Welcome, Cynthia Manick!

Manick Photo by Rissberger

This month we are featuring the poets and writers who have signed with us in the past twelve months—all writers who submitted work during one of our two annual open reading periods.

Today we bring you Cynthia Manick, whose poetry collection Blue Hallelujahs was accepted in April and will be released next summer. 

About the Author

A Pushcart Prize nominated poet with an MFA in Creative Writing from the New School, Cynthia Manick has received fellowships from Cave Canem, The Hambidge Center for the Creative Arts & Sciences, the Callaloo Creative Writing Workshop, Hedgebrook, and the Vermont Studio Center. She serves as East Coast Editor of the independent press Jamii Publishing and was a 2014 finalist for the New York Foundation of the Arts Fellowship in Poetry. Her work has appeared in African American Review, Bone Bouquet, Callaloo, DMQ Review, Kweli Journal, Muzzle Magazine, Sou’wester, Pedestal Magazine, Passages North, St. Ann’s Review, and elsewhere. She currently resides in Brooklyn, New York.

Photographer Credit: Sue Rissberger


What Lies Beneath
Today I am elbow deep
in some animal’s belly
pulling out the heart and stomach
for my mother’s table.
Brown rubber soles blood slicked,
the swing of twin blades
cuts a whole village worth of pelts,
coon, carved bones for ladies
jewelry and coats. These hands
can ground down rock and gold
call a man sweet dusty, mold
knots of spit and hair like clay
until a baby’s head is perfectly round.
These hands are good for killing—
I feel this knowing rise
like different names for fire.
Every bone has a ghost–
the smallest, a stirrup in the ear
whispers walk carefully there
you come from a dark tribe.
Revolution Staccato in B
One thousand saxophones infiltrate the city,
……….two by two and each with a pulse of its own.
Some have bodies big as elephant ears
……….and heavy-lipped missiles shoot from their pitch.
Others take the long way down.
……….Sopranos drop octaves along the banks,
making concave grooves settle into the click
………. of thigh bones and cypress knees.
They leave behind G scales in the grass,
……….mounds full of girls mouthing yes yes.
The altos want to turn New Orleans red
……….play Summertime in the streets,
have it gulp into bellies like ribs swathed
……….in barbeque, liberate bodies from inside out.
They all want night to end full, to riff reeds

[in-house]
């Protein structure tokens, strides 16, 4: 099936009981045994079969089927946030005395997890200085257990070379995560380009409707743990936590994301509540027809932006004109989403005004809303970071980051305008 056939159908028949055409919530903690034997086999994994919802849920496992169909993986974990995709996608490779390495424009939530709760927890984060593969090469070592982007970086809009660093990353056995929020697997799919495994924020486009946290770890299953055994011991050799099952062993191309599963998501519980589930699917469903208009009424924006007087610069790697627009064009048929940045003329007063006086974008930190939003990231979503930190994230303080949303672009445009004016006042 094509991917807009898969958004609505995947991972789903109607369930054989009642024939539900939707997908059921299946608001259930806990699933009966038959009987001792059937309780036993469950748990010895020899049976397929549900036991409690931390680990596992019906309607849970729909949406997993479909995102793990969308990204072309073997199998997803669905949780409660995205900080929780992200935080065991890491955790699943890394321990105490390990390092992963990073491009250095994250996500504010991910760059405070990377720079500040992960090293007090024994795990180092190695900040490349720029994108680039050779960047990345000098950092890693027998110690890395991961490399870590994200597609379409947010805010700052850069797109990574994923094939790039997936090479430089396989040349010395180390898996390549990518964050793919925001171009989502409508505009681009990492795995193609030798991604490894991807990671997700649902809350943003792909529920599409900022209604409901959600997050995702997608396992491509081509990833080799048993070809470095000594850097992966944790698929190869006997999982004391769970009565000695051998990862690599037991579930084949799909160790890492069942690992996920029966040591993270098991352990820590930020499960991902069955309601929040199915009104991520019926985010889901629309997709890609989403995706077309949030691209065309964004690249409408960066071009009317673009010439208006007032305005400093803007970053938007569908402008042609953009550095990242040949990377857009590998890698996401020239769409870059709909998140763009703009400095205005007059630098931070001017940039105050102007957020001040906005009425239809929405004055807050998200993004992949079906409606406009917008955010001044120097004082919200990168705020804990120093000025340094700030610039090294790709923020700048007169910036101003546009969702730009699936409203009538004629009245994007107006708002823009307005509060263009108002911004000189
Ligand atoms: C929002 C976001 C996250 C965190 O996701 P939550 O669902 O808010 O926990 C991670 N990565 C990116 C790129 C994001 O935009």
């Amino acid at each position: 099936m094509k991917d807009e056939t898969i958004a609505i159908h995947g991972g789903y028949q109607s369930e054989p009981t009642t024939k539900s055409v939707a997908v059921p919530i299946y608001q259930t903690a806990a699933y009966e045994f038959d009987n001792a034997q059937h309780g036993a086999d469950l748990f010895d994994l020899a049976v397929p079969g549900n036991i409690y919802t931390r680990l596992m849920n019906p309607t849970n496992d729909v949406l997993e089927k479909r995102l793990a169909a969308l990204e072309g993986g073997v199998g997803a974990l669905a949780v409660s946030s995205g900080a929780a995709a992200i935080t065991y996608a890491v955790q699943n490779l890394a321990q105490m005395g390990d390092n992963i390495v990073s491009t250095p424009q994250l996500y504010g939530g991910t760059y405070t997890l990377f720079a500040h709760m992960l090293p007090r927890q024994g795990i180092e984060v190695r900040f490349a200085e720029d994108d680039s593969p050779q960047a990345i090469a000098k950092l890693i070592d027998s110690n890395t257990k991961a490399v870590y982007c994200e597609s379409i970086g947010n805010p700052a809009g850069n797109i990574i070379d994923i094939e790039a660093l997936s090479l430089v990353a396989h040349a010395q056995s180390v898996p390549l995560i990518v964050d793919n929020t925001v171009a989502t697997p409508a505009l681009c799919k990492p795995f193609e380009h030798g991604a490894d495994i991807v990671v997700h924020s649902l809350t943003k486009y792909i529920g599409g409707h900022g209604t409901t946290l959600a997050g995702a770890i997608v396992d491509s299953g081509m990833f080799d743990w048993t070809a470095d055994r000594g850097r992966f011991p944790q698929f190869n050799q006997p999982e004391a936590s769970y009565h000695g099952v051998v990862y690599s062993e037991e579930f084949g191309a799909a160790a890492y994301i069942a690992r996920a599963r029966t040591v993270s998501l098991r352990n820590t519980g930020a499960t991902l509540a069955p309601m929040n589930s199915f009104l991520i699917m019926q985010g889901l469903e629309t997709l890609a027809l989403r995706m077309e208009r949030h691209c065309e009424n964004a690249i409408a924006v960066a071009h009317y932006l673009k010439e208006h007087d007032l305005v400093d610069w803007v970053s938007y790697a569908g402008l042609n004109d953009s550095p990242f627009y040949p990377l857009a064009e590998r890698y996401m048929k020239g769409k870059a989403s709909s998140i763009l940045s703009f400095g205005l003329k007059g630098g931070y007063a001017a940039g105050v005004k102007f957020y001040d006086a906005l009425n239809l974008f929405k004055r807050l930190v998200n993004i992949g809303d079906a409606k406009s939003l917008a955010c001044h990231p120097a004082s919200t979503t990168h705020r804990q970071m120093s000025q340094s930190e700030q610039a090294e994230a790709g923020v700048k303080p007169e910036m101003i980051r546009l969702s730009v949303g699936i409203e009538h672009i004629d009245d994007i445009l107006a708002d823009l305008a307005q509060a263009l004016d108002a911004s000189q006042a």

……….on every corner, every concert hall,
have it settle like gold dust from clit to clavicle.
……….Watch them turn the city into a panama of sound,
a house of blues, until it swells like an open mouth
……….and babies are scatting in their sleep.
Blue Hallelujahs from the Hand
        after Carrie Mae Weems Kitchen Table Series
In the right light I’m beautiful.
Covered in flour and paprika
balled cubes of meat,
you can still see patterns
fault lines in the palm center;
the first throw of jacks
and rocks when I was six,
golden frogs that bleed
and bleep so high;
a body twirl in Sunday’s best
colored swan lake
smoothed gloves in church peach;
the steam of the hot comb
the weight of it
cause nappy heads can’t hold
cherry barrettes or the sound
of light-skinned caramel boys;
grandmothers words–
you have to pull flesh
from the throat not the belly,
you are two kins away
from pulled cotton,
don’t waste any part of the pig
stir hog soup when cold comes;
the cool wash of river
on stiff limbs when death came, settled
her like a nesting doll;
all was changed with corn whiskey
out of fruit jars, and fingers
trailing the land of bodies
Christ is amazed
with taffy babies
those shriveled sweet things–
with vein-rich palms of their own.
In the kitchen I’m beautiful.
Garlic and onion shines brown
in the light, and fistfuls of mackerel
cover nails at the seams–
it tempers a woman
cause the muscle knows
how to wield a knife
and hold close salted migrations.

On Writing the Book

Foxfire Cabin

I completed a writing residency in a cabin in Rabun Gap, Georgia. The cabin was called Foxfire and it was the total opposite of Brooklyn, New York. There were no street lights and no cell service. The cabin had a fireplace, a porch, a deck, and orange jackets just in case I wanted to go hiking, so the hunters wouldn’t mistake me for deer. So I didn’t hike. Instead a played a lot of music (loudly with no neighbors to complain) and placed poems all over the living room floor. I put lines from poems on bulletin boards. I read Lucille Clifton to enrich the mind and cheesy romance novels to give my mind a break. In the cabin is where the book took shape. As poems covered the floor I started to ask how are these poems talking to each other? If this book was a playlist, what journey would a listener take? So I cut pages that didn’t resonate and wrote new poems in a cabin in the middle of the woods.

I knew the book had a shape when I wrote the poem “Blue Hallelujahs from the Hand.” I started thinking about what the hands physically experience and how there is a language to bodies. I thought of ink on skin, home, memory married to songs, orange rinds and peaches under fingernails, and if you’re breathing, what makes you dead or alive? It was a gradual light bulb moment and I think we all have those.